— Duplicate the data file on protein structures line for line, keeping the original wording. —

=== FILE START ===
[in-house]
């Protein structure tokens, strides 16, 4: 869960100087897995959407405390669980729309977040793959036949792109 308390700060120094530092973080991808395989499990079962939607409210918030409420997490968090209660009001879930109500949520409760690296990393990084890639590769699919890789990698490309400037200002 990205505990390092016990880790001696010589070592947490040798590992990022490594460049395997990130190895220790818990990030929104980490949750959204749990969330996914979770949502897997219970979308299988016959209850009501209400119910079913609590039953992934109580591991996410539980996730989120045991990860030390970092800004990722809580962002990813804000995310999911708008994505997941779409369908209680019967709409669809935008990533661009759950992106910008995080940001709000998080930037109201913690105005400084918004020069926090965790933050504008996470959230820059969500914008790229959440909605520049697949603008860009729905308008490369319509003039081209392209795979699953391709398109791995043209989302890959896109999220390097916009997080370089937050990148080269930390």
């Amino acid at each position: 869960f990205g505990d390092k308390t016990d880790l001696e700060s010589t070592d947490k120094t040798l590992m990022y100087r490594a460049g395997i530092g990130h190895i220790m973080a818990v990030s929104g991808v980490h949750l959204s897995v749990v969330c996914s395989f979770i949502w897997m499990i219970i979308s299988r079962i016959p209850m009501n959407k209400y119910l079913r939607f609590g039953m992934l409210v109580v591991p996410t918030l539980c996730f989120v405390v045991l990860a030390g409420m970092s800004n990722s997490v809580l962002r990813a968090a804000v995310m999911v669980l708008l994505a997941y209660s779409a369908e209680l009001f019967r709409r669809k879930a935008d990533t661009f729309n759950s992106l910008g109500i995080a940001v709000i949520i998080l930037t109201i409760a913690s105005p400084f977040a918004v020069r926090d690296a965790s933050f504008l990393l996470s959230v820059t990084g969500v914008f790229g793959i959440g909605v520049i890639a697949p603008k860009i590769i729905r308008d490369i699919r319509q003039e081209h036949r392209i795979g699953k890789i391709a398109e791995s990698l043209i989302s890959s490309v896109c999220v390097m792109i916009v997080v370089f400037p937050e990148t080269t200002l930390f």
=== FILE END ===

[in-house]
């Protein structure tokens, strides 16, 4: 869960100087897995959407405390669980729309977040793959036949792109 308390700060120094530092973080991808395989499990079962939607409210918030409420997490968090209660009001879930109500949520409760690296990393990084890639590769699919890789990698490309400037200002 990205505990390092016990880790001696010589070592947490040798590992990022490594460049395997990130190895220790818990990030929104980490949750959204749990969330996914979770949502897997219970979308299988016959209850009501209400119910079913609590039953992934109580591991996410539980996730989120045991990860030390970092800004990722809580962002990813804000995310999911708008994505997941779409369908209680019967709409669809935008990533661009759950992106910008995080940001709000998080930037109201913690105005400084918004020069926090965790933050504008996470959230820059969500914008790229959440909605520049697949603008860009729905308008490369319509003039081209392209795979699953391709398109791995043209989302890959896109999220390097916009997080370089937050990148080269930390």
């Amino acid at each position: 869960f990205g505990d390092k308390t016990d880790l001696e700060s010589t070592d947490k120094t040798l590992m990022y100087r490594a460049g395997i530092g990130h190895i220790m973080a818990v990030s929104g991808v980490h949750l959204s897995v749990v969330c996914s395989f979770i949502w897997m499990i219970i979308s299988r079962i016959p209850m009501n959407k209400y119910l079913r939607f609590g039953m992934l409210v109580v591991p996410t918030l539980c996730f989120v405390v045991l990860a030390g409420m970092s800004n990722s997490v809580l962002r990813a968090a804000v995310m999911v669980l708008l994505a997941y209660s779409a369908e209680l009001f019967r709409r669809k879930a935008d990533t661009f729309n759950s992106l910008g109500i995080a940001v709000i949520i998080l930037t109201i409760a913690s105005p400084f977040a918004v020069r926090d690296a965790s933050f504008l990393l996470s959230v820059t990084g969500v914008f790229g793959i959440g909605v520049i890639a697949p603008k860009i590769i729905r308008d490369i699919r319509q003039e081209h036949r392209i795979g699953k890789i391709a398109e791995s990698l043209i989302s890959s490309v896109c999220v390097m792109i916009v997080v370089f400037p937050e990148t080269t200002l930390f």